Furor over publishing Hitler's Mein Kampf divides Albanians


Opinions differ over whether one of the most controversial 20th century books, Adolf Hitler's Mein Kampf, should be banned.

By Muhamet Brajshori for Southeast European Times in Pristina -- 31/03/12


Adolf Hitler's book is available throughout the region, but some Albanians argue it should be banned. [Reuters]

The publishing and distribution of Adolf Hitler's book Mein Kampf in Albania caused a storm of reactions and is sparking a debate whether the book should be available to the public.

Mein Kampf is banned in some countries, including Germany, where the state of Bavaria has copyrighted the book.

Many scholars in Albania -- and in Kosovo -- oppose publishing the book, which has incited hate and terror, causing millions of deaths.

"I am well aware of freedom of expression and that in our times everything gets published. But this book should not be published," Dritero Agolli, former head of the Albanian Writers and Artists League, said.

The Albanian government fined the publisher -- Belina H Pubishing -- 750 euros for a copyright violation and Albania's Ministry of Culture took it to court, but the authorities have not sought a court order to confiscate the book.

Tirana libraries report the readers' interest is so great that many subscribed before the book was released. "Initially, I did not want to sell the book, given who the author is, but when people repeatedly asked me to secure it, I began to sell it," Dhimiter Kaciu, a book seller in Tirana, told SETimes.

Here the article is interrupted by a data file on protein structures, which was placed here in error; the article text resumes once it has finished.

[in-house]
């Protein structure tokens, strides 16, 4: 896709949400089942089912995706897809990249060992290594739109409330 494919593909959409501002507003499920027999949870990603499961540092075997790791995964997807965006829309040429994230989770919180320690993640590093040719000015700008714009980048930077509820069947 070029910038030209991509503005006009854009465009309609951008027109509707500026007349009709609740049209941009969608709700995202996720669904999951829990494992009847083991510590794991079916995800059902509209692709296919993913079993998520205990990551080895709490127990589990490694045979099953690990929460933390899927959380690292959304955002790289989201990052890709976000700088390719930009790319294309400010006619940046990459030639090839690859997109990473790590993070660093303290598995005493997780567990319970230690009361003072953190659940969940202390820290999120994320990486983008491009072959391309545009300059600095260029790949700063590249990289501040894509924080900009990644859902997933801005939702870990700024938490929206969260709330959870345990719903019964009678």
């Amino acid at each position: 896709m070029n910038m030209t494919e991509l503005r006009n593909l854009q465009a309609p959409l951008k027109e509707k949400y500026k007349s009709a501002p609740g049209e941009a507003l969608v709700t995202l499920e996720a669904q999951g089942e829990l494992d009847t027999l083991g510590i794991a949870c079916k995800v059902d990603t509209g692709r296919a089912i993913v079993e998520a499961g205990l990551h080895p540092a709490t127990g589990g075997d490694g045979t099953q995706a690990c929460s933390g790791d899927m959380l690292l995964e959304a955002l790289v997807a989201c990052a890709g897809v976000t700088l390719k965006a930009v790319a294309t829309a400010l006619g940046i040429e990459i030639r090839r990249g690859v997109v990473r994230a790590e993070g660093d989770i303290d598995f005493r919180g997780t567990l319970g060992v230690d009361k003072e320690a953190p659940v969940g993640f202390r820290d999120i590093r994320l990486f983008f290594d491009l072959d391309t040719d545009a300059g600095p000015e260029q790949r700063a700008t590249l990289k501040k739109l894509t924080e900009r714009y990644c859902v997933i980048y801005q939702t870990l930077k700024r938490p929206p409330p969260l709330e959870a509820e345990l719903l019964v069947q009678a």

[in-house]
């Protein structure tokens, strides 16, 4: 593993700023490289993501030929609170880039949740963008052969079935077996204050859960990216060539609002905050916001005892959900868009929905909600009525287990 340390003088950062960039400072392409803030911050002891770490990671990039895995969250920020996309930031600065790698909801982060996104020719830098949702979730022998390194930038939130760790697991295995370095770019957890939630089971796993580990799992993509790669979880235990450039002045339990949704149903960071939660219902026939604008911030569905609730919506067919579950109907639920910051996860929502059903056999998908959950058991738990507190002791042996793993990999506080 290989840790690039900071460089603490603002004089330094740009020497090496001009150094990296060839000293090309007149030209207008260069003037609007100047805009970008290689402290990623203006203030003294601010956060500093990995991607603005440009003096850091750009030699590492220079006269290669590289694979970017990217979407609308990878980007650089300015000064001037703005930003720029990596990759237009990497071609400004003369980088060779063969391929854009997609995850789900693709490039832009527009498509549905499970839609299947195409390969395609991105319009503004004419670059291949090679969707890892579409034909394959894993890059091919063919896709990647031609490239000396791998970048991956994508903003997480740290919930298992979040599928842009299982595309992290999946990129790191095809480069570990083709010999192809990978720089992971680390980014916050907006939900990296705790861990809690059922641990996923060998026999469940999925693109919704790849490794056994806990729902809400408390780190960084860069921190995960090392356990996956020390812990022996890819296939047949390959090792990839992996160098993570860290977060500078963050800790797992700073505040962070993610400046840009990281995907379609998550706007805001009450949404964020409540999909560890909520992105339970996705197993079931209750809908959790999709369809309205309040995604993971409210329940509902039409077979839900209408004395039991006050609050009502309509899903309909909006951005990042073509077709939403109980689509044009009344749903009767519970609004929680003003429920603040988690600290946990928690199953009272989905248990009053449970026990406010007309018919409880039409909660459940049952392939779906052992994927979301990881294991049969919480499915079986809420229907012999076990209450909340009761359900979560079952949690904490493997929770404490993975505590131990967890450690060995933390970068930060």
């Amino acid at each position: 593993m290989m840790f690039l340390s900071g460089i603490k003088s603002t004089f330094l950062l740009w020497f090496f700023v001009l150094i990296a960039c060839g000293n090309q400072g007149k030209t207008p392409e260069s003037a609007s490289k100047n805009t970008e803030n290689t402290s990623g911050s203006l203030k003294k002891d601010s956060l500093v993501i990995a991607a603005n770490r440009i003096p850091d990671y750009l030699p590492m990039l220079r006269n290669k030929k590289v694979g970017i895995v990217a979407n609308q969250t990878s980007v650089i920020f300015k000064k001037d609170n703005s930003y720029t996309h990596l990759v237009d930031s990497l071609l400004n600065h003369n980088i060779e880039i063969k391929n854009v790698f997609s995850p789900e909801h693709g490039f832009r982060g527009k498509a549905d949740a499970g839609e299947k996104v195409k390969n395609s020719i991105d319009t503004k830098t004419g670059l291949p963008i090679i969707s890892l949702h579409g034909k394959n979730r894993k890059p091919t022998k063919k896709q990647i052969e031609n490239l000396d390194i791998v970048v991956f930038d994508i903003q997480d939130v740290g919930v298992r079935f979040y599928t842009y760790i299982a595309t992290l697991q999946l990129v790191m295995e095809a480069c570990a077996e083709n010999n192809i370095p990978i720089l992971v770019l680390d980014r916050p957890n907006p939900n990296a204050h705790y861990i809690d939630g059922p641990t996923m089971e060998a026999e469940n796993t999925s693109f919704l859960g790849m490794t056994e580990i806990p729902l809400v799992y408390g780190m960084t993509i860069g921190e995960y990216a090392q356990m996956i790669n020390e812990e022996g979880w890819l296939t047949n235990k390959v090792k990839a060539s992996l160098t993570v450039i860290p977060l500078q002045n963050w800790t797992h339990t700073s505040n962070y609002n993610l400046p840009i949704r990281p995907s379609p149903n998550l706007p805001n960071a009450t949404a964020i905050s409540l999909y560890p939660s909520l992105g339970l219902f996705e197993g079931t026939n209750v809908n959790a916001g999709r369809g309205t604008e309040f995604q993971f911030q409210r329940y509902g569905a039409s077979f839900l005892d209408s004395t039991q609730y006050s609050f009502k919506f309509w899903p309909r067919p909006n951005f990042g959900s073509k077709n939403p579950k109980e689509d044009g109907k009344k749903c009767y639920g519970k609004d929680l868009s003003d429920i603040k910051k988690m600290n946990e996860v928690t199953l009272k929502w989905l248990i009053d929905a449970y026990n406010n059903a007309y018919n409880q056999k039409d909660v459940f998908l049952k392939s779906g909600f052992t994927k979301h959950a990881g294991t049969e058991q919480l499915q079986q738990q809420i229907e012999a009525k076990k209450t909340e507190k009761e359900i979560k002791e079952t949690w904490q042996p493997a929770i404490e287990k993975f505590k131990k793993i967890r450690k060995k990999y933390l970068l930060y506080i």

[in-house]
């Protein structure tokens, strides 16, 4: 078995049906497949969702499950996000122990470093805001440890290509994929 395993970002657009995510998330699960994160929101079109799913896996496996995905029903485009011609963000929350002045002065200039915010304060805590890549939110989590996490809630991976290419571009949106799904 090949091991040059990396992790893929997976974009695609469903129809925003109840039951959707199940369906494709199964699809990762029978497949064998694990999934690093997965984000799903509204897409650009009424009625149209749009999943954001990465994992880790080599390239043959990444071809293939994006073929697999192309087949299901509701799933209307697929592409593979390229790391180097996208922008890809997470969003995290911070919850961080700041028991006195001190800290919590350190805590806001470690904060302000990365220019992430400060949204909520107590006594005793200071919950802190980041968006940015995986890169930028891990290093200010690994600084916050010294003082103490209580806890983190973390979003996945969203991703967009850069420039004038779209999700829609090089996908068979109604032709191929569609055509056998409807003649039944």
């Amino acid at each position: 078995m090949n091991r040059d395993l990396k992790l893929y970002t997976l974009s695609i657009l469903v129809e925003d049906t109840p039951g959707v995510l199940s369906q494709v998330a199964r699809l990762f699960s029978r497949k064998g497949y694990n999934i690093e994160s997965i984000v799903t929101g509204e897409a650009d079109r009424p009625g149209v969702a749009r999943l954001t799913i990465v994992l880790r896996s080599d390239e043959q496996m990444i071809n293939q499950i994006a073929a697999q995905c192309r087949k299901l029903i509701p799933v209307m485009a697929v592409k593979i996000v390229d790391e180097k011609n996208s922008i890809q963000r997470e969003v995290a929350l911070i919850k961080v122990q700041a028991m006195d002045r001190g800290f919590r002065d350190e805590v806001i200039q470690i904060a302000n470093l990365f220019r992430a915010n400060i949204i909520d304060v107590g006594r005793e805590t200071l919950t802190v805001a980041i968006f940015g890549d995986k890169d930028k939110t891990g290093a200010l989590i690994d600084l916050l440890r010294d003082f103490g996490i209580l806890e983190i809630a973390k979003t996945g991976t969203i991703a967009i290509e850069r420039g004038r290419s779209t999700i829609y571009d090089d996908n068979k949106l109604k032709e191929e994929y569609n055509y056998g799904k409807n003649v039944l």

Kaciu said the book sells for 16 euros, considerably less than in other countries in the region. The book has been published throughout the Balkans and is available to be purchased or read in libraries. A copy in Croatia and Bosnia and Herzegovina costs 55 euros.

Blogger opinions are divided.

Some, like Marina, who invoked freedom of expression, said the book should not be prohibited. "I waited long for the publication of Mein Kampf. There is no need to prohibit it based on the reasoning that it motivates hate. There are many other forms in Albania that motivate hate."

On the other hand, bloggers like Gezim said the book should not have been published to begin with, but now that it is, it should be removed. "If a book by Slobodan Milosevic is published in which he writes his ideas about eliminating the Albanians, would it be right to publish it?"

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Gezim concludes that the people like Hitler, who are responsible for the deaths of many people, do not merit attention. "Those people need to be remembered as barbarians and nothing more," he said.

Some, like Luli, argued for publishing the book to better understand the totalitarian ideology that leads people to do evil. "Every peaceful person should read the book because it is an ideological guide for the national socialists. This is a book which brought many pain and deaths. I do not believe the books will [negatively] influence an educated person," he said.

Milva Ikonomi argues the book's content is not likely to influence Albanian readers. "I do not think that censorship of publications is a good thing. But I doubt that even with translation of this book will be an influence among the Albanian public."

Diana Culli disagreed, arguing against the book's publication on moral grounds. "There is a moral limit regarding the spread of the evil and horror, and that precisely in this case is completely without borders," she said.

This content was commissioned for SETimes.com.
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